The Statistical Errors That Explain Our Behaviour

My colleague planned on going to school last year, but unlike others, she only applied to her first choice school. My colleague had prayed, so believed that she would get into the one school she applied to. Unfortunately, she got rejected. Having optimistically banked on one school, she had been turned down. To me, it did not sound like a very clever strategy to adopt in the first place. However, the more I considered it, the more I realised that her action was but a reflection of what many of us – on an individual, state and national level – do.

As humans, we find it hard to apply statistics in everyday life, and so we often make mistakes. We make two types of errors commonly known in Statistics as Type I errors and Type II errors: a Type I error, or false positive, is believing a pattern is real when it is not; a Type II error, or false negative, is not believing a pattern is real when it is. Here is another way of looking at it: If you believe that a condition is present when it is actually not present, that is a Type I error. Meanwhile, when a test result indicates a condition is not present, when it actually is, that is a Type II error.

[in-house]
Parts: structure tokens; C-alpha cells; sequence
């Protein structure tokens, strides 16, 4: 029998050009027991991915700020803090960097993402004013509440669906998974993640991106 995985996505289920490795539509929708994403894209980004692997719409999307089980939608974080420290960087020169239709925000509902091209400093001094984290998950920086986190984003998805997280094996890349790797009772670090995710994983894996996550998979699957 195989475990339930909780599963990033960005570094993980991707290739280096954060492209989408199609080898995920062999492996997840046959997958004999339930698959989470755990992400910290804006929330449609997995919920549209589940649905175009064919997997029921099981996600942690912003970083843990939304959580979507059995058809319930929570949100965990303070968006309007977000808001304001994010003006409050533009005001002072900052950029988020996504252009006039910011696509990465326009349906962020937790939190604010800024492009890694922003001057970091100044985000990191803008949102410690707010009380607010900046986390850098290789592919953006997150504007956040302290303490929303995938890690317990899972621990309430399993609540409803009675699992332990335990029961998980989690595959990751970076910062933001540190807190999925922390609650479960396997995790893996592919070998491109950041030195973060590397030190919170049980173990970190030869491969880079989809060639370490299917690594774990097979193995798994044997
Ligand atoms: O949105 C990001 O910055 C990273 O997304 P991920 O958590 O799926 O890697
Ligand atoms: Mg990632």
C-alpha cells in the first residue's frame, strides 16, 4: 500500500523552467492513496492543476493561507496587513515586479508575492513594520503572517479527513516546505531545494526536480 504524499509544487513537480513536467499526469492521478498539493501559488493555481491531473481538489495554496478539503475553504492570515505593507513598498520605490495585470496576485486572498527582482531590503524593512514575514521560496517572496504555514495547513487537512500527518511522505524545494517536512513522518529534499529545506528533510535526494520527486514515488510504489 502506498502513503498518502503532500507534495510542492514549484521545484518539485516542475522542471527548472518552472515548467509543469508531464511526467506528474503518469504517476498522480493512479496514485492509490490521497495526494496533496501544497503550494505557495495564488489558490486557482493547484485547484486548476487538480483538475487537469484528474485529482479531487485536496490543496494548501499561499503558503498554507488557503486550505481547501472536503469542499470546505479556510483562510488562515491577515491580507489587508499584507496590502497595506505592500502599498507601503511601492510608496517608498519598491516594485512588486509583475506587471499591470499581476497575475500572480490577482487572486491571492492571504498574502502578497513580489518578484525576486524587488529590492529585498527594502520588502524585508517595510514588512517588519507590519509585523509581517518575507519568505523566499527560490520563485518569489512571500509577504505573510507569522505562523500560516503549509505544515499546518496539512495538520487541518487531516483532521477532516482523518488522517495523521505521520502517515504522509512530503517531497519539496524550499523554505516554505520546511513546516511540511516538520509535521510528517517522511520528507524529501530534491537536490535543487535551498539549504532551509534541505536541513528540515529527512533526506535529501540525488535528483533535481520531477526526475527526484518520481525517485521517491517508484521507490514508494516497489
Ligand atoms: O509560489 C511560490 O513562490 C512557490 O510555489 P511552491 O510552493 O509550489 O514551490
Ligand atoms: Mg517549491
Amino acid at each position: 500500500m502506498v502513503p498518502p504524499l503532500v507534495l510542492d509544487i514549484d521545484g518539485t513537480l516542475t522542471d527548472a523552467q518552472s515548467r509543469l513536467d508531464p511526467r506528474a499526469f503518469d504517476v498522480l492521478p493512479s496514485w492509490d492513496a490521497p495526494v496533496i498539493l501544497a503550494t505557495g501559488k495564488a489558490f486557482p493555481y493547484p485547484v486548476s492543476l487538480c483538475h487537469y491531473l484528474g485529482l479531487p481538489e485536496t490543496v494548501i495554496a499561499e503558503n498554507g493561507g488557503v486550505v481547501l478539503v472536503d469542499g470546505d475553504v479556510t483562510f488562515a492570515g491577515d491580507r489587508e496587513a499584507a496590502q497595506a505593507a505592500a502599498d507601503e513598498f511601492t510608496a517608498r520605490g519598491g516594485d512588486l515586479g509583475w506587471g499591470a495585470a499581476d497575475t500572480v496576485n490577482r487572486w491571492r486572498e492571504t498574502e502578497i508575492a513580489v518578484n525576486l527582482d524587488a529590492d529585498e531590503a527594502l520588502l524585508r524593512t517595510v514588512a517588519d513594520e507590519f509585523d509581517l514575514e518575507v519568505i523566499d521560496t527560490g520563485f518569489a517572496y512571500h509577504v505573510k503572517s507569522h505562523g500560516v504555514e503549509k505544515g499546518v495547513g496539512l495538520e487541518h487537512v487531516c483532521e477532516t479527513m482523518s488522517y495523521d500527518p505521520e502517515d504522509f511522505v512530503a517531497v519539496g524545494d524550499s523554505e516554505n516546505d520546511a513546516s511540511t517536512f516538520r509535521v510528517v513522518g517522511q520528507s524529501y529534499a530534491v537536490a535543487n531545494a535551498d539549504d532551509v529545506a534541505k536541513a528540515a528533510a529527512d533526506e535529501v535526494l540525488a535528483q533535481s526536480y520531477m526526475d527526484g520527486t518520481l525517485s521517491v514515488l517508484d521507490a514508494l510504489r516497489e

In the past, when the probability and costs of danger were much higher, believing in a false negative was costlier than believing in a false positive. If you believe that the animal behind the bush is a lion when it is not a lion (Type I error), you are more likely to survive than if you believe that the animal behind the bush is not a lion when it indeed is a lion (Type II error). Because making a Type I error is less costly than making a Type II error, those who made the more cautious error had a higher chance of survival compared to those who took more optimistic risks. Thus, it makes more sense to be more cautious than less cautious.

What does this have to do with Nigeria? We’re getting there. As pessimistic as Nigerians might seem about our general state of affairs, we are rather optimistic about a lot. Optimism is great. It lets you see opportunities where others see failure. It keeps entrepreneurs striving, churches full, politicians and governments full of promises, and people hustling along despite deplorable situations. However, too much optimism and too little realism leads to a knee-jerk belief in a Type II error.